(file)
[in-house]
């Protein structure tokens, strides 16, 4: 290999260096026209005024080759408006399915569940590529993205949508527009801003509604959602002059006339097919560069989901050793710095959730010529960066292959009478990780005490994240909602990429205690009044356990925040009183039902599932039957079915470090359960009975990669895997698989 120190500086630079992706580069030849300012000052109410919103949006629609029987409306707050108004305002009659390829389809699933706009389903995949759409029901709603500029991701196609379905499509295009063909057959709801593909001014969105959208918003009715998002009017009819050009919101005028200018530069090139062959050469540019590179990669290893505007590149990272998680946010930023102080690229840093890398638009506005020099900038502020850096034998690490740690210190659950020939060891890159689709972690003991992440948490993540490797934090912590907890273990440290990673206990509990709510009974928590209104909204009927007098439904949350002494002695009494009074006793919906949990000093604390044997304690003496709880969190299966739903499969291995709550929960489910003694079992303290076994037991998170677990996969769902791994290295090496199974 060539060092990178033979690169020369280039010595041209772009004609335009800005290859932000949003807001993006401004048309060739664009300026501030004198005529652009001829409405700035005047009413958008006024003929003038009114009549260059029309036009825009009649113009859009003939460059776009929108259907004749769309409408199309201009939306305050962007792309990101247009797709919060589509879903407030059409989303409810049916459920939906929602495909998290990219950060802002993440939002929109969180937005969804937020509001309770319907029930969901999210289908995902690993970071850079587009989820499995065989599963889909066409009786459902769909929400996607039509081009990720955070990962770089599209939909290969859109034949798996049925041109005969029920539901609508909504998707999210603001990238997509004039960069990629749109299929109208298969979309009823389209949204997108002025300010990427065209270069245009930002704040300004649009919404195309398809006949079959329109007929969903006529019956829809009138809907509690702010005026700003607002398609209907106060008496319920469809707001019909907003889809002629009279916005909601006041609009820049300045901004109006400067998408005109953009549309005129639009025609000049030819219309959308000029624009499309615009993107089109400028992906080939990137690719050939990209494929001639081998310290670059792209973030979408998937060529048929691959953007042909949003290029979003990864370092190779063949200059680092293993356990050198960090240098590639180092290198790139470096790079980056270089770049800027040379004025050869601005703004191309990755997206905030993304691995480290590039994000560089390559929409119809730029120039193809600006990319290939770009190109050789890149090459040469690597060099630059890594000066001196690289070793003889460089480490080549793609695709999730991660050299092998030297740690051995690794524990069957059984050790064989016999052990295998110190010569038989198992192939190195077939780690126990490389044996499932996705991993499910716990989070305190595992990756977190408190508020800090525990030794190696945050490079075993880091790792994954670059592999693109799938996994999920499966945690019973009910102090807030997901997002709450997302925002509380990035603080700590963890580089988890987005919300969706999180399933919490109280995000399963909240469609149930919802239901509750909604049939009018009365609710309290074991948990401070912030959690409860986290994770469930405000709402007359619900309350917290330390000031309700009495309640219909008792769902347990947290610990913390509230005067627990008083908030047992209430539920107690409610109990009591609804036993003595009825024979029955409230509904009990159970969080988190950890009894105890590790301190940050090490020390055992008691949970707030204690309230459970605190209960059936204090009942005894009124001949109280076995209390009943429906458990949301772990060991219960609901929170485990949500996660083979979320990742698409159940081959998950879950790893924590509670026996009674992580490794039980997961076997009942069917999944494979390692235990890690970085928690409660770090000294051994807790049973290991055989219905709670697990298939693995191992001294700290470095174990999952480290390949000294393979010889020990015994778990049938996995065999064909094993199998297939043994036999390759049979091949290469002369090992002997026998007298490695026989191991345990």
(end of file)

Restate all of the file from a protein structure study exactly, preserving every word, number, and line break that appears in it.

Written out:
[in-house]
């Protein structure tokens, strides 16, 4: 290999260096026209005024080759408006399915569940590529993205949508527009801003509604959602002059006339097919560069989901050793710095959730010529960066292959009478990780005490994240909602990429205690009044356990925040009183039902599932039957079915470090359960009975990669895997698989 120190500086630079992706580069030849300012000052109410919103949006629609029987409306707050108004305002009659390829389809699933706009389903995949759409029901709603500029991701196609379905499509295009063909057959709801593909001014969105959208918003009715998002009017009819050009919101005028200018530069090139062959050469540019590179990669290893505007590149990272998680946010930023102080690229840093890398638009506005020099900038502020850096034998690490740690210190659950020939060891890159689709972690003991992440948490993540490797934090912590907890273990440290990673206990509990709510009974928590209104909204009927007098439904949350002494002695009494009074006793919906949990000093604390044997304690003496709880969190299966739903499969291995709550929960489910003694079992303290076994037991998170677990996969769902791994290295090496199974 060539060092990178033979690169020369280039010595041209772009004609335009800005290859932000949003807001993006401004048309060739664009300026501030004198005529652009001829409405700035005047009413958008006024003929003038009114009549260059029309036009825009009649113009859009003939460059776009929108259907004749769309409408199309201009939306305050962007792309990101247009797709919060589509879903407030059409989303409810049916459920939906929602495909998290990219950060802002993440939002929109969180937005969804937020509001309770319907029930969901999210289908995902690993970071850079587009989820499995065989599963889909066409009786459902769909929400996607039509081009990720955070990962770089599209939909290969859109034949798996049925041109005969029920539901609508909504998707999210603001990238997509004039960069990629749109299929109208298969979309009823389209949204997108002025300010990427065209270069245009930002704040300004649009919404195309398809006949079959329109007929969903006529019956829809009138809907509690702010005026700003607002398609209907106060008496319920469809707001019909907003889809002629009279916005909601006041609009820049300045901004109006400067998408005109953009549309005129639009025609000049030819219309959308000029624009499309615009993107089109400028992906080939990137690719050939990209494929001639081998310290670059792209973030979408998937060529048929691959953007042909949003290029979003990864370092190779063949200059680092293993356990050198960090240098590639180092290198790139470096790079980056270089770049800027040379004025050869601005703004191309990755997206905030993304691995480290590039994000560089390559929409119809730029120039193809600006990319290939770009190109050789890149090459040469690597060099630059890594000066001196690289070793003889460089480490080549793609695709999730991660050299092998030297740690051995690794524990069957059984050790064989016999052990295998110190010569038989198992192939190195077939780690126990490389044996499932996705991993499910716990989070305190595992990756977190408190508020800090525990030794190696945050490079075993880091790792994954670059592999693109799938996994999920499966945690019973009910102090807030997901997002709450997302925002509380990035603080700590963890580089988890987005919300969706999180399933919490109280995000399963909240469609149930919802239901509750909604049939009018009365609710309290074991948990401070912030959690409860986290994770469930405000709402007359619900309350917290330390000031309700009495309640219909008792769902347990947290610990913390509230005067627990008083908030047992209430539920107690409610109990009591609804036993003595009825024979029955409230509904009990159970969080988190950890009894105890590790301190940050090490020390055992008691949970707030204690309230459970605190209960059936204090009942005894009124001949109280076995209390009943429906458990949301772990060991219960609901929170485990949500996660083979979320990742698409159940081959998950879950790893924590509670026996009674992580490794039980997961076997009942069917999944494979390692235990890690970085928690409660770090000294051994807790049973290991055989219905709670697990298939693995191992001294700290470095174990999952480290390949000294393979010889020990015994778990049938996995065999064909094993199998297939043994036999390759049979091949290469002369090992002997026998007298490695026989191991345990």